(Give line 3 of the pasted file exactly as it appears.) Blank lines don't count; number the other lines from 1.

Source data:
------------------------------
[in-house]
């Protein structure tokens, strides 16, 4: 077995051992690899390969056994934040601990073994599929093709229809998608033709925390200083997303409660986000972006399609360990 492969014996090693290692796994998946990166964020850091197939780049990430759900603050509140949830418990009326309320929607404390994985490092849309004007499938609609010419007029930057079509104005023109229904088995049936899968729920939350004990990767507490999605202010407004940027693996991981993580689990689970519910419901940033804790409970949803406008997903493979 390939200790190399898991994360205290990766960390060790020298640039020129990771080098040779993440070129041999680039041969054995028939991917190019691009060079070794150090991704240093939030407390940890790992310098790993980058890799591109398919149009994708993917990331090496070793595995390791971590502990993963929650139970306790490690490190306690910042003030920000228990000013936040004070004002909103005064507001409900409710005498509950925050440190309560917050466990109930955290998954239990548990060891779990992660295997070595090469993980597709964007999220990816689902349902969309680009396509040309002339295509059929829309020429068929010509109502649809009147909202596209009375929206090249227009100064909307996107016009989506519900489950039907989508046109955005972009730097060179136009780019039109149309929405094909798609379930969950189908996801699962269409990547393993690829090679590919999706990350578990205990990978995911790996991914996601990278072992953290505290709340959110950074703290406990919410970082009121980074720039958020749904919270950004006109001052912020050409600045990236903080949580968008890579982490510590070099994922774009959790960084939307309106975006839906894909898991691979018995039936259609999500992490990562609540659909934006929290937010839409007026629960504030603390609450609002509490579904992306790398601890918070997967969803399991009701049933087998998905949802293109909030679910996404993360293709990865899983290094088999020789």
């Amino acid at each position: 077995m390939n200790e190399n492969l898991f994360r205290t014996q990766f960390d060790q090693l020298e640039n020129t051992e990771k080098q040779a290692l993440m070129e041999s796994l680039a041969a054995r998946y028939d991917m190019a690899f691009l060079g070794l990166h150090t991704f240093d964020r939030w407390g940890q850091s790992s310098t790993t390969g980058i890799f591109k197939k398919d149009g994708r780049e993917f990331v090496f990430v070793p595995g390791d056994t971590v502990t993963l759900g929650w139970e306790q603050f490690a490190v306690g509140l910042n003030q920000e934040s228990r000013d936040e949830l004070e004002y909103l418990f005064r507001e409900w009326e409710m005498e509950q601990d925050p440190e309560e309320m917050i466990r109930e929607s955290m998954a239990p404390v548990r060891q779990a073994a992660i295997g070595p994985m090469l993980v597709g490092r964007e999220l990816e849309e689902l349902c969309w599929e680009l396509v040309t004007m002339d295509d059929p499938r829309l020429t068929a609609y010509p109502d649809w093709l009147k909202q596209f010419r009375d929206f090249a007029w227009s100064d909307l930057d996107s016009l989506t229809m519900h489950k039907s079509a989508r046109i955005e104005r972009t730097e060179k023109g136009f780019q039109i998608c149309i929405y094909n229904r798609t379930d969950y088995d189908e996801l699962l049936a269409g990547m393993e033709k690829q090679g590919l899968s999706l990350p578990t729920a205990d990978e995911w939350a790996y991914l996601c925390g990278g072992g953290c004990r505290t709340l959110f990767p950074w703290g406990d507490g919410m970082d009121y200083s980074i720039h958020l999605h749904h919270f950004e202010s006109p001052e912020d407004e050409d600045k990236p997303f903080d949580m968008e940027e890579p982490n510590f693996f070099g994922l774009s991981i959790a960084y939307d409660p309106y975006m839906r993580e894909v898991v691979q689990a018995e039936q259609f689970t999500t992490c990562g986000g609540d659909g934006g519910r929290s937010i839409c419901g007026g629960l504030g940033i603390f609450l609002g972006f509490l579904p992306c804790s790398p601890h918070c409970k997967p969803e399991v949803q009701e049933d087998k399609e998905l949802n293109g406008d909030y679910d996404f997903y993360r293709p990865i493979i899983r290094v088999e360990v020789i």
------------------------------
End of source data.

């Amino acid at each position: 077995m390939n200790e190399n492969l898991f994360r205290t014996q990766f960390d060790q090693l020298e640039n020129t051992e990771k080098q040779a290692l993440m070129e041999s796994l680039a041969a054995r998946y028939d991917m190019a690899f691009l060079g070794l990166h150090t991704f240093d964020r939030w407390g940890q850091s790992s310098t790993t390969g980058i890799f591109k197939k398919d149009g994708r780049e993917f990331v090496f990430v070793p595995g390791d056994t971590v502990t993963l759900g929650w139970e306790q603050f490690a490190v306690g509140l910042n003030q920000e934040s228990r000013d936040e949830l004070e004002y909103l418990f005064r507001e409900w009326e409710m005498e509950q601990d925050p440190e309560e309320m917050i466990r109930e929607s955290m998954a239990p404390v548990r060891q779990a073994a992660i295997g070595p994985m090469l993980v597709g490092r964007e999220l990816e849309e689902l349902c969309w599929e680009l396509v040309t004007m002339d295509d059929p499938r829309l020429t068929a609609y010509p109502d649809w093709l009147k909202q596209f010419r009375d929206f090249a007029w227009s100064d909307l930057d996107s016009l989506t229809m519900h489950k039907s079509a989508r046109i955005e104005r972009t730097e060179k023109g136009f780019q039109i998608c149309i929405y094909n229904r798609t379930d969950y088995d189908e996801l699962l049936a269409g990547m393993e033709k690829q090679g590919l899968s999706l990350p578990t729920a205990d990978e995911w939350a790996y991914l996601c925390g990278g072992g953290c004990r505290t709340l959110f990767p950074w703290g406990d507490g919410m970082d009121y200083s980074i720039h958020l999605h749904h919270f950004e202010s006109p001052e912020d407004e050409d600045k990236p997303f903080d949580m968008e940027e890579p982490n510590f693996f070099g994922l774009s991981i959790a960084y939307d409660p309106y975006m839906r993580e894909v898991v691979q689990a018995e039936q259609f689970t999500t992490c990562g986000g609540d659909g934006g519910r929290s937010i839409c419901g007026g629960l504030g940033i603390f609450l609002g972006f509490l579904p992306c804790s790398p601890h918070c409970k997967p969803e399991v949803q009701e049933d087998k399609e998905l949802n293109g406008d909030y679910d996404f997903y993360r293709p990865i493979i899983r290094v088999e360990v020789i």